One thing I don’t understand: someone in the Number 10 team (quite possibly Cummings) seems to be keen on badmouthing the civil service bods before they’re being deposed, and quite a lot of negativity towards the civil service is being expressed. Yet at the same time, a key part of the Cummings plan seems to be bringing in higher-quality leadership and expertise. I’m not sure how attractive the gig can be if it’s being made politically toxic and there’s such a threat of being undermined from the centre of government, even if Cummings intends that – with a suitably invigorated leadership – power within the civil service should become more decentralised and new leaders should have more autonomy. In general it isn’t an easy task to “impose” autonomy and “decentralise” from the centre. You can end up giving the appearance of meddling (because you don’t trust the calibre of people you’ve intended to entrust a task to) and it generates a lot of mixed messages.

  6. “think Hungary, think Poland.”

    Afaik Hungary and Poland are still Hungarian and Polish, and haven’t just put up with naggers vandalising their statues and explaining that there are too many Magyars and Polacks about for their liking.

  7. MBE–Fire the fucking lot of them in one go. 5000 sackings is far from the biggest redundancies in history. But I’d sack them sans compo and pension.

    The joke is that Blojo has already awarded himself the power to do just that. Only his jellyballs prevent him.

  8. Afaik Hungary and Poland are still Hungarian and Polish, and haven’t just put up with naggers vandalising their statues and explaining that there are too many Magyars and Polacks about for their liking.

    I believe the current euphemism among the kiddies at 4Chan is “Joggers” named after the excuse given for Ahmaud Arbery’s activities shortly before his death.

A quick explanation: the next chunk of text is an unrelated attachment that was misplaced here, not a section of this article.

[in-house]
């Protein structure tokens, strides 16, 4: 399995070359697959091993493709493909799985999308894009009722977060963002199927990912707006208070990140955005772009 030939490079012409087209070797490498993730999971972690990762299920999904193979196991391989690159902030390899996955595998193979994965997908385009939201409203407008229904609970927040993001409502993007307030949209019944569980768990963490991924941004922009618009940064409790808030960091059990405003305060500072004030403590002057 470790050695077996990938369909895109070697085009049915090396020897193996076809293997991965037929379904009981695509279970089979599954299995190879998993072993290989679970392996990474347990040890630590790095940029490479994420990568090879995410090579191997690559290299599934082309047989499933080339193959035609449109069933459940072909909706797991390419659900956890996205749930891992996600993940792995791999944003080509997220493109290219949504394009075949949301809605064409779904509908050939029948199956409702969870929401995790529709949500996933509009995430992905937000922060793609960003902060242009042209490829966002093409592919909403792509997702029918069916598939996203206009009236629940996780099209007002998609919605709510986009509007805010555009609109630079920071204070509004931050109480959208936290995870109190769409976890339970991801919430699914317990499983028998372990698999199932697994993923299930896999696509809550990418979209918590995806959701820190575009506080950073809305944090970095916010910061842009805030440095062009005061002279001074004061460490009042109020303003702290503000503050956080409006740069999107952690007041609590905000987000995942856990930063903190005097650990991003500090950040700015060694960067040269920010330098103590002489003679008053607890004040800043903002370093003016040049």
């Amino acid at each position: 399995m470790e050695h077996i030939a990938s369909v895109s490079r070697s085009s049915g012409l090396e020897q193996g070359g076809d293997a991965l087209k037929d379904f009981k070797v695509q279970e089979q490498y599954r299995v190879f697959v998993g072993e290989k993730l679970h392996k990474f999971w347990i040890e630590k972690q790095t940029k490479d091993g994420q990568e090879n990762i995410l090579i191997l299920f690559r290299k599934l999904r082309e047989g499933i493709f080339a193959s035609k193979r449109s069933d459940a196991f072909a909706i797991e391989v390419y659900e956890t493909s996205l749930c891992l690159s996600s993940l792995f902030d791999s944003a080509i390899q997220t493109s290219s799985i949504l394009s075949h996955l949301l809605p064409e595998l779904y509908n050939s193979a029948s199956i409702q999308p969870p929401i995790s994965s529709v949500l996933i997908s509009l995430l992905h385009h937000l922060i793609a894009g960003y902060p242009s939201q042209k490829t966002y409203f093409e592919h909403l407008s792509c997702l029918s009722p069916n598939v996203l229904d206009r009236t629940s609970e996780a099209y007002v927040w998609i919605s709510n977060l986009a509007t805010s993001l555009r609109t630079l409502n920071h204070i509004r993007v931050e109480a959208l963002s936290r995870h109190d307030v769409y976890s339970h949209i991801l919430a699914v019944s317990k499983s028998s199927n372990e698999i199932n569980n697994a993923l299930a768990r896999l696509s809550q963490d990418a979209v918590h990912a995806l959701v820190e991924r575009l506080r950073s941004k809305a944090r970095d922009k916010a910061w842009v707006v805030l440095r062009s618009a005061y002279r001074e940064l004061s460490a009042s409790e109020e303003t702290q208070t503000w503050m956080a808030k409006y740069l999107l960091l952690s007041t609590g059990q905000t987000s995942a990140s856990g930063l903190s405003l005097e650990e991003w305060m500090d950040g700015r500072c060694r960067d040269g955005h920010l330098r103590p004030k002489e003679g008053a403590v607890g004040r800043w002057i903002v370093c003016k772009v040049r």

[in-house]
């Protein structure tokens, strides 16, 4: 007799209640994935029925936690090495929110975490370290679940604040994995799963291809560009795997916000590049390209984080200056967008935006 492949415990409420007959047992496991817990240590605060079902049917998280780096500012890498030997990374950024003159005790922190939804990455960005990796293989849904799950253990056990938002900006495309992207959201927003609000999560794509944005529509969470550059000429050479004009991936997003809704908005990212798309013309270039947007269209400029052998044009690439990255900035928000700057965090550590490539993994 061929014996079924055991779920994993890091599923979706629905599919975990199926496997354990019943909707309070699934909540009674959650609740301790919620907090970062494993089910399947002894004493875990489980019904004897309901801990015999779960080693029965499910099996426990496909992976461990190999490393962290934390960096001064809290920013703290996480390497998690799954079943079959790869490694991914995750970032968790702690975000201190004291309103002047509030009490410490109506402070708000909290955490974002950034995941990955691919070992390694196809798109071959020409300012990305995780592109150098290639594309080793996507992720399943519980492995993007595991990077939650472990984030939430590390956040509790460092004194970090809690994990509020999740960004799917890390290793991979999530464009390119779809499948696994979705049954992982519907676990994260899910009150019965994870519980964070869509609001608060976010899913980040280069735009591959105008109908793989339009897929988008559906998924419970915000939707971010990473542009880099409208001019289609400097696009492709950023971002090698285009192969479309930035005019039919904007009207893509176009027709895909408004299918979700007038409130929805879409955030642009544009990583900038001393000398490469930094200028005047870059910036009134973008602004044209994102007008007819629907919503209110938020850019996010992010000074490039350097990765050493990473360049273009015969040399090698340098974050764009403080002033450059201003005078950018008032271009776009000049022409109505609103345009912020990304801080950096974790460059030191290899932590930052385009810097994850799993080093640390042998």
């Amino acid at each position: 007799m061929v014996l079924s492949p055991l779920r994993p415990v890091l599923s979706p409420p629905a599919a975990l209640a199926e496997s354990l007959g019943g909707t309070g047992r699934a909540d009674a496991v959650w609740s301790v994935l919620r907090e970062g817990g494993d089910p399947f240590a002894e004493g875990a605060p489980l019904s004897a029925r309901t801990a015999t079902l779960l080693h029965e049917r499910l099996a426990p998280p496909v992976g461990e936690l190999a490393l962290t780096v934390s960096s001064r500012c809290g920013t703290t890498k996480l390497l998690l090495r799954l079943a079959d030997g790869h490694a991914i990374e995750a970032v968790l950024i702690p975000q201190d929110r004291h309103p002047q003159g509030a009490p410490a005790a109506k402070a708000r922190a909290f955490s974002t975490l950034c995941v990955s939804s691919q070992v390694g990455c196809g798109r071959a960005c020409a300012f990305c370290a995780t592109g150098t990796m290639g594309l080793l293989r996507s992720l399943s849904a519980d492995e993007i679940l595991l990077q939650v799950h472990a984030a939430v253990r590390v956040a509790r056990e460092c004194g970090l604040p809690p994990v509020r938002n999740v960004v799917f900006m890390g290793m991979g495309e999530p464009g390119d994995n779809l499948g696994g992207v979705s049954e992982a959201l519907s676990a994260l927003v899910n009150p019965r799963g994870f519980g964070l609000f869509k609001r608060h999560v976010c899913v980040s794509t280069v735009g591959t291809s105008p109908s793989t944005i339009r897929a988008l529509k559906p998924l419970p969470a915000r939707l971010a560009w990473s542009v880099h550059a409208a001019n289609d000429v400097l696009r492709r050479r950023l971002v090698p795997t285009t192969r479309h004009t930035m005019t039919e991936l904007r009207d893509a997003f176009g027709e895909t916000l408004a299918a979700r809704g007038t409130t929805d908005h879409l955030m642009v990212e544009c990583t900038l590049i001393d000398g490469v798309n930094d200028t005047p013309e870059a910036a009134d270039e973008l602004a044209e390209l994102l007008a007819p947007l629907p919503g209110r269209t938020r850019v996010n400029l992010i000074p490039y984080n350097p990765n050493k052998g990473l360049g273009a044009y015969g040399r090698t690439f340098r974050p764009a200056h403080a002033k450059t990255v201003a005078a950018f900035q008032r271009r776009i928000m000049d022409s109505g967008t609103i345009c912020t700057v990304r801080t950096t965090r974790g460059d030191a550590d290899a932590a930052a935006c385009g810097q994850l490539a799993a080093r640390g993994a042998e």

As for the unCivil Service, certainly at the senior level they are a London-centric elite clique of Oxbridge educated white men. They are about as “diverse” as Lord Salisbury’s cabinet, but the worst thing about them is the prevailing attitude of “Managing decline”.

    Replacing them with (“God Forbid”) some new blood without ties of patronage to the current system might make the unCivil Service a bit more effective and responsive. Cutting the number of departments, QUANGO’s and employees of all types and grades would be a good idea as well.

    Government would be a lot more effective if there was a lot less of it. Start with Public Health England and work from there.

    That would get Britain moving again.

  9. Mr Galt–Blojob Jellyballs Johnson will do none of that. A small handful of SCS will go –to be replaced with equally useless Korporate Kronies from what passes for the business world these days. They will likely be useless but noisy in a cosmetic way (Kosmetic Korporate Kronies–the KKK) and will be sabotaged by the 4990-odd remaining members of the SCS.

  10. You have to love the name of the “top” civil servant union – FDA. Shortened from the more pretentious “Association of First Division Civil Servants” which implies these Establishment asshats are in some way above others when the opposite is true.